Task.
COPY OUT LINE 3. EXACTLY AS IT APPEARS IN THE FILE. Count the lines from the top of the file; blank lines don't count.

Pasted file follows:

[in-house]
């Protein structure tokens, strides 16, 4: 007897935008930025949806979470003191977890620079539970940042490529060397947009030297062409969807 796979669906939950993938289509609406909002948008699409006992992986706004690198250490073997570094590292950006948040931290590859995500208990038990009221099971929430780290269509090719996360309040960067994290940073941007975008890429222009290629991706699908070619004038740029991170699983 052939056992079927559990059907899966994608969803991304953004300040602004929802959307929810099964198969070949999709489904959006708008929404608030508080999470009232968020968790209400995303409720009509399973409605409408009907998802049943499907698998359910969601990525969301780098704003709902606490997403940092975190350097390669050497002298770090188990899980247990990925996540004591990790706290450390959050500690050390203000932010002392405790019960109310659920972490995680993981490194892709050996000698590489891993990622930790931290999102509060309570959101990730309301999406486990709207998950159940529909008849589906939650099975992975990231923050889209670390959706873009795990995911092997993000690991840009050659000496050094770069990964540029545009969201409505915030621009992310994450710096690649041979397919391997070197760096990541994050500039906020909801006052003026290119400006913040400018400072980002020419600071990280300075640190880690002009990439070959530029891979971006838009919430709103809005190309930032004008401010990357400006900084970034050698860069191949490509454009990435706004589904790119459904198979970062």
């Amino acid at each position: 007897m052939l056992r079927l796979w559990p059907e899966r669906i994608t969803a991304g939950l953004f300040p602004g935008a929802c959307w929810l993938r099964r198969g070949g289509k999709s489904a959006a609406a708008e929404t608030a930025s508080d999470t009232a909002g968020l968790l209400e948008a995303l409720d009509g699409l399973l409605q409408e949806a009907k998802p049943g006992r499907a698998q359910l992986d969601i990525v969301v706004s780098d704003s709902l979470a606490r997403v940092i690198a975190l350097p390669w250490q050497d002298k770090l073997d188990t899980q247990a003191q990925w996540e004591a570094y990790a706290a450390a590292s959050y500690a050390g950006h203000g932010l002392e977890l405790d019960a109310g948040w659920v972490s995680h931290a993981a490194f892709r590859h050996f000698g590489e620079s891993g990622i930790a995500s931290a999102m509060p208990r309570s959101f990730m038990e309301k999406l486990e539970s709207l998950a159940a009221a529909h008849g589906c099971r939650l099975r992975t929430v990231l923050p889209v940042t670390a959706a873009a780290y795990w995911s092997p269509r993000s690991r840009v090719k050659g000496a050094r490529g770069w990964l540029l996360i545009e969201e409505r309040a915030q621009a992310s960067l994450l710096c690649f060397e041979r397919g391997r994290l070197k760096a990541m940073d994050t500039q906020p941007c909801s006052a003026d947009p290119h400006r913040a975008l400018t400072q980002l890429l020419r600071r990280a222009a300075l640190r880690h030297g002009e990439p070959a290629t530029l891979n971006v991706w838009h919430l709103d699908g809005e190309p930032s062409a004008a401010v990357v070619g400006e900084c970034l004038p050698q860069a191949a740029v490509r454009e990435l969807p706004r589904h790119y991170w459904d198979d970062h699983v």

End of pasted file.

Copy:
């Amino acid at each position: 007897m052939l056992r079927l796979w559990p059907e899966r669906i994608t969803a991304g939950l953004f300040p602004g935008a929802c959307w929810l993938r099964r198969g070949g289509k999709s489904a959006a609406a708008e929404t608030a930025s508080d999470t009232a909002g968020l968790l209400e948008a995303l409720d009509g699409l399973l409605q409408e949806a009907k998802p049943g006992r499907a698998q359910l992986d969601i990525v969301v706004s780098d704003s709902l979470a606490r997403v940092i690198a975190l350097p390669w250490q050497d002298k770090l073997d188990t899980q247990a003191q990925w996540e004591a570094y990790a706290a450390a590292s959050y500690a050390g950006h203000g932010l002392e977890l405790d019960a109310g948040w659920v972490s995680h931290a993981a490194f892709r590859h050996f000698g590489e620079s891993g990622i930790a995500s931290a999102m509060p208990r309570s959101f990730m038990e309301k999406l486990e539970s709207l998950a159940a009221a529909h008849g589906c099971r939650l099975r992975t929430v990231l923050p889209v940042t670390a959706a873009a780290y795990w995911s092997p269509r993000s690991r840009v090719k050659g000496a050094r490529g770069w990964l540029l996360i545009e969201e409505r309040a915030q621009a992310s960067l994450l710096c690649f060397e041979r397919g391997r994290l070197k760096a990541m940073d994050t500039q906020p941007c909801s006052a003026d947009p290119h400006r913040a975008l400018t400072q980002l890429l020419r600071r990280a222009a300075l640190r880690h030297g002009e990439p070959a290629t530029l891979n971006v991706w838009h919430l709103d699908g809005e190309p930032s062409a004008a401010v990357v070619g400006e900084c970034l004038p050698q860069a191949a740029v490509r454009e990435l969807p706004r589904h790119y991170w459904d198979d970062h699983v």